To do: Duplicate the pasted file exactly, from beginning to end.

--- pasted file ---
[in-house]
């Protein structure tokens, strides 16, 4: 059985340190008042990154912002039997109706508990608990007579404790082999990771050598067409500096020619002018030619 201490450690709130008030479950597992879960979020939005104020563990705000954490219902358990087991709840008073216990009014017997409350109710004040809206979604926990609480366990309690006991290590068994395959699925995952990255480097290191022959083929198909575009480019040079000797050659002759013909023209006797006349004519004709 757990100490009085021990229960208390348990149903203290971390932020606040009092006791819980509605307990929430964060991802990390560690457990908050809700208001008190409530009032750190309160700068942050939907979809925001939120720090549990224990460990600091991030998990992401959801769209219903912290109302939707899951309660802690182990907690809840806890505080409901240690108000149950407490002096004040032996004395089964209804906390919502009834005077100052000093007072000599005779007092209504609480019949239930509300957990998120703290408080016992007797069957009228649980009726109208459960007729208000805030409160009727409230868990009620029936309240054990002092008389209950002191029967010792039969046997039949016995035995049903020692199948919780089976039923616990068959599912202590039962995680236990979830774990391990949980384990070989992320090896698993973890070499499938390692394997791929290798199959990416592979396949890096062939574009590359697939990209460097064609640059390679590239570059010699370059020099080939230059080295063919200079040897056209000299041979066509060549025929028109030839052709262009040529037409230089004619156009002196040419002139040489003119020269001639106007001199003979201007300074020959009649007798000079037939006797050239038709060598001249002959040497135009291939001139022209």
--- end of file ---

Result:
[in-house]
């Protein structure tokens, strides 16, 4: 059985340190008042990154912002039997109706508990608990007579404790082999990771050598067409500096020619002018030619 201490450690709130008030479950597992879960979020939005104020563990705000954490219902358990087991709840008073216990009014017997409350109710004040809206979604926990609480366990309690006991290590068994395959699925995952990255480097290191022959083929198909575009480019040079000797050659002759013909023209006797006349004519004709 757990100490009085021990229960208390348990149903203290971390932020606040009092006791819980509605307990929430964060991802990390560690457990908050809700208001008190409530009032750190309160700068942050939907979809925001939120720090549990224990460990600091991030998990992401959801769209219903912290109302939707899951309660802690182990907690809840806890505080409901240690108000149950407490002096004040032996004395089964209804906390919502009834005077100052000093007072000599005779007092209504609480019949239930509300957990998120703290408080016992007797069957009228649980009726109208459960007729208000805030409160009727409230868990009620029936309240054990002092008389209950002191029967010792039969046997039949016995035995049903020692199948919780089976039923616990068959599912202590039962995680236990979830774990391990949980384990070989992320090896698993973890070499499938390692394997791929290798199959990416592979396949890096062939574009590359697939990209460097064609640059390679590239570059010699370059020099080939230059080295063919200079040897056209000299041979066509060549025929028109030839052709262009040529037409230089004619156009002196040419002139040489003119020269001639106007001199003979201007300074020959009649007798000079037939006797050239038709060598001249002959040497135009291939001139022209």